ADB: Well, kind of in line with that, then, what are you seeing that is actually sticking? Maybe not just what you're hoping will stick, but what have you noticed people really implementing and planning as they're moving forward?
Jay: Well, I think telework will be more widely accepted. Not that we'll always be using it, but I think it will be more widely accepted. I mean, I don't know how many times I would run into people, you know, even in my own organization, that couldn't understand why people could actually not be in the office and still get work done. And that's not the case, you know. We can get work done. I think it will be much more accepted. I think there were a lot of doubters out there prior. I think there still are plenty of doubters out there, but I think we can all agree that, you know, telework basically saved our butts during this pandemic, okay?
What I see leaders focusing on now as we go moving forward is the future of work. So a lot of our clients trying to think about what will it look like, what will our facilities look like, and what skills and tools will our people need to be successful, okay? Now, with that said, my gut feeling is we also need to be cautious as we create our vision for the future. I personally miss the social interaction myself, and we were talking earlier before we got this started. I miss the spontaneous connectivity. I also hear this from others as well.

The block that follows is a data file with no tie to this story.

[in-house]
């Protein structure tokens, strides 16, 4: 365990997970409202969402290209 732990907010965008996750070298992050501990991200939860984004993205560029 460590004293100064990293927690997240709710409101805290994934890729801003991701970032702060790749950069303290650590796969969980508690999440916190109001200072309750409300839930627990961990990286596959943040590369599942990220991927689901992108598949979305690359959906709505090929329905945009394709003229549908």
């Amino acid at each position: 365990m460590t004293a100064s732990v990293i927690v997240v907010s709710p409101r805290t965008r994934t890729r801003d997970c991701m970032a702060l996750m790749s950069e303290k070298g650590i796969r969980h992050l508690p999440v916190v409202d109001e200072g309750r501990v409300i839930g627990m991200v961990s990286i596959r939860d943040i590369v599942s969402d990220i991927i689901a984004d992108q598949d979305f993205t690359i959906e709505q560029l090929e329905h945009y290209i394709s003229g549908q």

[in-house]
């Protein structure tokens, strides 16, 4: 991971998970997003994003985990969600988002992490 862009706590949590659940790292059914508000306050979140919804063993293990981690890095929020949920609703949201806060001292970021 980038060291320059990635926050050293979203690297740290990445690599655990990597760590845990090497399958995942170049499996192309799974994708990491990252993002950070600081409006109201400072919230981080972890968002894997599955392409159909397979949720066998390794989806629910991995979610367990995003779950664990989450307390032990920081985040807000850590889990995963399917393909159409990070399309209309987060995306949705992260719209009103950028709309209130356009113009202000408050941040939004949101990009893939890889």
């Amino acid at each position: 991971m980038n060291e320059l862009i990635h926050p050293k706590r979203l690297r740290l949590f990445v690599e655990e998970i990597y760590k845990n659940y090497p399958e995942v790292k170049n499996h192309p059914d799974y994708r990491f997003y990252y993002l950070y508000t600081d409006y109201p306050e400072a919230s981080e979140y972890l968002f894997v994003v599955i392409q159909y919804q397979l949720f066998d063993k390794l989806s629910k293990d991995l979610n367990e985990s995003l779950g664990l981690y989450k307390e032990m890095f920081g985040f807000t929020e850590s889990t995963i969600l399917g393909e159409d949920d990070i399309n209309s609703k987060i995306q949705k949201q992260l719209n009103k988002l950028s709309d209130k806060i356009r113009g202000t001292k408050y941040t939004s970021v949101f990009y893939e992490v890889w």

I think the future of work will be a hybrid model, where we eventually move back to an office type of environment, but where the traditional personal work stations have been replaced with, you know, something like a plug-and-play option, such as hoteling. Telework will be more commonplace for all organizations, I think, not just the progressive ones. And what I mean by that, I think the ones that were non-believers will become believers, and there will be a place for telework. But I would see personally that it would move back because I'm hearing it from younger people in our organization, I'm hearing it from people that we work with, that they just miss that social interaction. You know, the mentoring that breaks out on spur of the moment, birthday celebrations, just that sense of family. And I think those are the types of things that will probably move the pendulum from where we were full office to full telework, and then back again toward maybe a hybrid model, where we're still there, but our facilities might look different.
ADB: So since the pandemic began the use of digital tools increased quite a bit, as you just mentioned, as far as, you know, remote working and many other means. How can leaders best navigate this digital reality going forward? And, how can they keep their employees, like, interested in these digital changes as they continue to implement them or keep them implemented post-pandemic?